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When you run csh -x it echoes each command to stderr. If you turn on -x and run your script like this .... >sh sh-3.2$ csh -x test.csh 2>catch_stderr -----------WITH &----------------------- ARRAY: ./ff ./ff.csh ./test.csh FIRST ELEMENT FROM ARRAY1: ./ff ------------WITHOUT &----------------------- ARRAY2 ./ff ./ff.csh ./test.csh FIRST ELEMENT ...


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Variable -x applies for subshells also. So when subshell `find "'"$dirs"'" -type f |& grep -v '^find: '` gets executed it echoes find . -type f onto stderr (this is not captured by 2> not sure why, but it's not in my case) and then executes it, but the |& combines stderr and stdout and this combination gets substituted in the script. So the find . ...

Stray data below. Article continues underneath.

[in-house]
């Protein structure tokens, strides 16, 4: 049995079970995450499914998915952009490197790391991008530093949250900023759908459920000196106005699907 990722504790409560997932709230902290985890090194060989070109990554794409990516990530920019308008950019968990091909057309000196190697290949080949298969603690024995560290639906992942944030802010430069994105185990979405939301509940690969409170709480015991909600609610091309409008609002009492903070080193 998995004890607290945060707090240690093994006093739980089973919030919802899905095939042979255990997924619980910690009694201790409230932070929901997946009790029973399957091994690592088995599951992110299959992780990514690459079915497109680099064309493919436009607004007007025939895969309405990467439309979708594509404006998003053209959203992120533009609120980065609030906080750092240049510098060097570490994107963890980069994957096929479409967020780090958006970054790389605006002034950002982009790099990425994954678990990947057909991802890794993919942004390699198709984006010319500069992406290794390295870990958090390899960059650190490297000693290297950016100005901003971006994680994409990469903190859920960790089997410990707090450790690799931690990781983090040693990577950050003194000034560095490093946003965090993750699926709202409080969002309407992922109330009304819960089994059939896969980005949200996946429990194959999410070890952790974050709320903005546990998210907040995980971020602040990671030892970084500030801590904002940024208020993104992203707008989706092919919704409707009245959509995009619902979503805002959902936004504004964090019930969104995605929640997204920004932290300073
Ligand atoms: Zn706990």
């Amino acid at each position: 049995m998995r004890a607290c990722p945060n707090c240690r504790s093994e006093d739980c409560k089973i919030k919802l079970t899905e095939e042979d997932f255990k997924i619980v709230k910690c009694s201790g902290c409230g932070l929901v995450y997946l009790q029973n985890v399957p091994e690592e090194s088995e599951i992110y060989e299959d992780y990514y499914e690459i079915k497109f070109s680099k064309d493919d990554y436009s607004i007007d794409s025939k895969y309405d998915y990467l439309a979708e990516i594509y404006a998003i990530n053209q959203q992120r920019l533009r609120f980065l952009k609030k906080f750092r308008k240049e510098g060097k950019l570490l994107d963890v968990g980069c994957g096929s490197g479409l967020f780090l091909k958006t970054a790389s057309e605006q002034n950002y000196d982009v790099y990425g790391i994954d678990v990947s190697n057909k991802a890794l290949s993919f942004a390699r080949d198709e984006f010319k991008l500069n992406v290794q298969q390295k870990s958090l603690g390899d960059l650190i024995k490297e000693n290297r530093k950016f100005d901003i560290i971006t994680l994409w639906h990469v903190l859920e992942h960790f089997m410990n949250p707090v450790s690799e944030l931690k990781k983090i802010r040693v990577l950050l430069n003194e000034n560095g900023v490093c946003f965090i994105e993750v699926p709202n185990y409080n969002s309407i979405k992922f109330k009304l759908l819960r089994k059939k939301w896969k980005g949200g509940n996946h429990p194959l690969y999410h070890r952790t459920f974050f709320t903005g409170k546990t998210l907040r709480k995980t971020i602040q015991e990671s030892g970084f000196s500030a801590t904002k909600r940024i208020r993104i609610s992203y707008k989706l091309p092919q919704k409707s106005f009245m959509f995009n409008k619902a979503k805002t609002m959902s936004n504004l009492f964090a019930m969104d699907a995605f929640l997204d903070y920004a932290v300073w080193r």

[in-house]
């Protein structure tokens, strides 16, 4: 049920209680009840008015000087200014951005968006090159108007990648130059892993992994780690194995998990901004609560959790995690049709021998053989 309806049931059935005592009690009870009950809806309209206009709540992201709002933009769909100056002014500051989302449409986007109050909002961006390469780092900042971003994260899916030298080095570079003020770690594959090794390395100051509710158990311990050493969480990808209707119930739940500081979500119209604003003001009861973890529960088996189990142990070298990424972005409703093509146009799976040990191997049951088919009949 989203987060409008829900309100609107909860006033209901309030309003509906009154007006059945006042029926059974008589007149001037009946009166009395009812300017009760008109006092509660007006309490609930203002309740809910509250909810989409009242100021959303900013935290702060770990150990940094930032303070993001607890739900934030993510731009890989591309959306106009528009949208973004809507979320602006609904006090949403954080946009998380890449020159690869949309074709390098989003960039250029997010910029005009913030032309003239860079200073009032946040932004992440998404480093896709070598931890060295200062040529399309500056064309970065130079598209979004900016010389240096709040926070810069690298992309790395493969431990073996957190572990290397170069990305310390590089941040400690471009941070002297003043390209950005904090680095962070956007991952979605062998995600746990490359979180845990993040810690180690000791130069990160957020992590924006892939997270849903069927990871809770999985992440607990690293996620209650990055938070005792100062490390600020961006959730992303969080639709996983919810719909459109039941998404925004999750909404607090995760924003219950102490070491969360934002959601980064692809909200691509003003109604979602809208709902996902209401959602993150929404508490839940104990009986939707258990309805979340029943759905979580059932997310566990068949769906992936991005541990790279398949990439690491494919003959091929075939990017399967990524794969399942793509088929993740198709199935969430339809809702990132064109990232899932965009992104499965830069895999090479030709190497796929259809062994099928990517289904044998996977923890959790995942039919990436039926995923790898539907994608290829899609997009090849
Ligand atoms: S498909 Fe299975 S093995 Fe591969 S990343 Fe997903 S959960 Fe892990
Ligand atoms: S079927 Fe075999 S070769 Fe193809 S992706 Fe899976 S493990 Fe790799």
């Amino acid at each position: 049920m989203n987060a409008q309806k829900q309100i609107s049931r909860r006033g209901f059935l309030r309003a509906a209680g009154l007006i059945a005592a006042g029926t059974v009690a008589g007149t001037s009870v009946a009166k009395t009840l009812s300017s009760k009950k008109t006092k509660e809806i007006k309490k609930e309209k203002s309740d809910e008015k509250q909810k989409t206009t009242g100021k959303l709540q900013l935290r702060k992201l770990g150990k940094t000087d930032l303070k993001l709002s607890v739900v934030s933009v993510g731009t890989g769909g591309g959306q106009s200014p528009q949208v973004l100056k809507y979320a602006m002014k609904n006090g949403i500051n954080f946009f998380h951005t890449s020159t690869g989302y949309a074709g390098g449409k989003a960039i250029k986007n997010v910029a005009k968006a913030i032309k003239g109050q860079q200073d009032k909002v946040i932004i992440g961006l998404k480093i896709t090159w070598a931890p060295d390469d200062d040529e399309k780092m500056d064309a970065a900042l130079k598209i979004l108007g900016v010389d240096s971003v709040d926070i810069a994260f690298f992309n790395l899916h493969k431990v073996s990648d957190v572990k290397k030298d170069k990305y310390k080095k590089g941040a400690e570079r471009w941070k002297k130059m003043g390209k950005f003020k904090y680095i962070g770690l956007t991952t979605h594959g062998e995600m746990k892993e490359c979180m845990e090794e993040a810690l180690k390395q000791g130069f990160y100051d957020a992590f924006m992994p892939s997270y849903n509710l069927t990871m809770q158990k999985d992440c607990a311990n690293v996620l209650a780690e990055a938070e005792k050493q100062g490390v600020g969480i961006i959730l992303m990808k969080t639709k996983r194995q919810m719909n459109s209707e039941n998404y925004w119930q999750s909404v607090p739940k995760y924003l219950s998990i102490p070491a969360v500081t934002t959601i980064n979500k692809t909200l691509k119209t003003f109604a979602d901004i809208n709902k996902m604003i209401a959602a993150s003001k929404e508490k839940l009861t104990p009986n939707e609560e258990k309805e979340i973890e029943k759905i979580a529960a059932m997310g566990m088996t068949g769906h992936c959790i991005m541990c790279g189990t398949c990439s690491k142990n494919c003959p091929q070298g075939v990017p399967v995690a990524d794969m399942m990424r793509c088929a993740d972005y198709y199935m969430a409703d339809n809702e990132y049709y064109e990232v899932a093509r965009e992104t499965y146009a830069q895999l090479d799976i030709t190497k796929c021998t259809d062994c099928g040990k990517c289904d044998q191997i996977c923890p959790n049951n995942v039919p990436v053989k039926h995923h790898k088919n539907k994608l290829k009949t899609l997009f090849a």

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The arguments are script dependent so might mean anything. However, you can reasonably assume the option-force is telling the script to complete even while that would overwrite or remove something. There are more variations to expect with -d but it is often used to set the script in debug mode. Have a look to the script shell content to figure out the ...


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The syntax you're using is for bash, ksh, zsh and a few others. Csh has it's own syntax for assigning to variables AND doesn't support the $( cmd ...) form of process substitution. Try #! /bin/csh -f set var = `pwd` echo "$var" Note that to do the equivalent of export var=x, you would do setenv var `pwd` And as @Carpetsmoker reminds us, [t]csh ...



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